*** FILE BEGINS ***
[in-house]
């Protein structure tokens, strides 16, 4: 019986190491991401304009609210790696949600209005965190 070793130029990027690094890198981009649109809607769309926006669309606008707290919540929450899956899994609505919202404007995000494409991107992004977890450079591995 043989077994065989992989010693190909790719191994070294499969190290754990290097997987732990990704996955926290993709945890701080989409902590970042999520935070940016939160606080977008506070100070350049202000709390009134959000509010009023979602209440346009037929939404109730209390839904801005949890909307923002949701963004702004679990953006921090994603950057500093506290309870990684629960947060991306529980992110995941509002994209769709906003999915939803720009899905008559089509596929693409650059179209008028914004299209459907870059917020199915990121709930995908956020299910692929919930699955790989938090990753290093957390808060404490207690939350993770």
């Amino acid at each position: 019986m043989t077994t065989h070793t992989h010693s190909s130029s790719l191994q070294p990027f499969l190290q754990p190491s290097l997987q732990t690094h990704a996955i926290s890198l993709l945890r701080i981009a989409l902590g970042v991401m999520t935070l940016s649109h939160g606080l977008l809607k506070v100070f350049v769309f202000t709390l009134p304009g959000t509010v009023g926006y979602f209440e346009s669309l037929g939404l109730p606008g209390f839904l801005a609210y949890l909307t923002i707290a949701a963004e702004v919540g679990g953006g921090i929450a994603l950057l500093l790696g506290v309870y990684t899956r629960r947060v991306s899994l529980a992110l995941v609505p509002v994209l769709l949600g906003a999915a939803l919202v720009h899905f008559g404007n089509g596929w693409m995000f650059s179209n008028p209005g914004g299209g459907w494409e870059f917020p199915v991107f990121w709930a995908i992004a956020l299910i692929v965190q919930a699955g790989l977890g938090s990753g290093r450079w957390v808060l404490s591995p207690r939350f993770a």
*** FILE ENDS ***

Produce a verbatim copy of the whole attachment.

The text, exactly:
[in-house]
């Protein structure tokens, strides 16, 4: 019986190491991401304009609210790696949600209005965190 070793130029990027690094890198981009649109809607769309926006669309606008707290919540929450899956899994609505919202404007995000494409991107992004977890450079591995 043989077994065989992989010693190909790719191994070294499969190290754990290097997987732990990704996955926290993709945890701080989409902590970042999520935070940016939160606080977008506070100070350049202000709390009134959000509010009023979602209440346009037929939404109730209390839904801005949890909307923002949701963004702004679990953006921090994603950057500093506290309870990684629960947060991306529980992110995941509002994209769709906003999915939803720009899905008559089509596929693409650059179209008028914004299209459907870059917020199915990121709930995908956020299910692929919930699955790989938090990753290093957390808060404490207690939350993770």
């Amino acid at each position: 019986m043989t077994t065989h070793t992989h010693s190909s130029s790719l191994q070294p990027f499969l190290q754990p190491s290097l997987q732990t690094h990704a996955i926290s890198l993709l945890r701080i981009a989409l902590g970042v991401m999520t935070l940016s649109h939160g606080l977008l809607k506070v100070f350049v769309f202000t709390l009134p304009g959000t509010v009023g926006y979602f209440e346009s669309l037929g939404l109730p606008g209390f839904l801005a609210y949890l909307t923002i707290a949701a963004e702004v919540g679990g953006g921090i929450a994603l950057l500093l790696g506290v309870y990684t899956r629960r947060v991306s899994l529980a992110l995941v609505p509002v994209l769709l949600g906003a999915a939803l919202v720009h899905f008559g404007n089509g596929w693409m995000f650059s179209n008028p209005g914004g299209g459907w494409e870059f917020p199915v991107f990121w709930a995908i992004a956020l299910i692929v965190q919930a699955g790989l977890g938090s990753g290093r450079w957390v808060l404490s591995p207690r939350f993770a």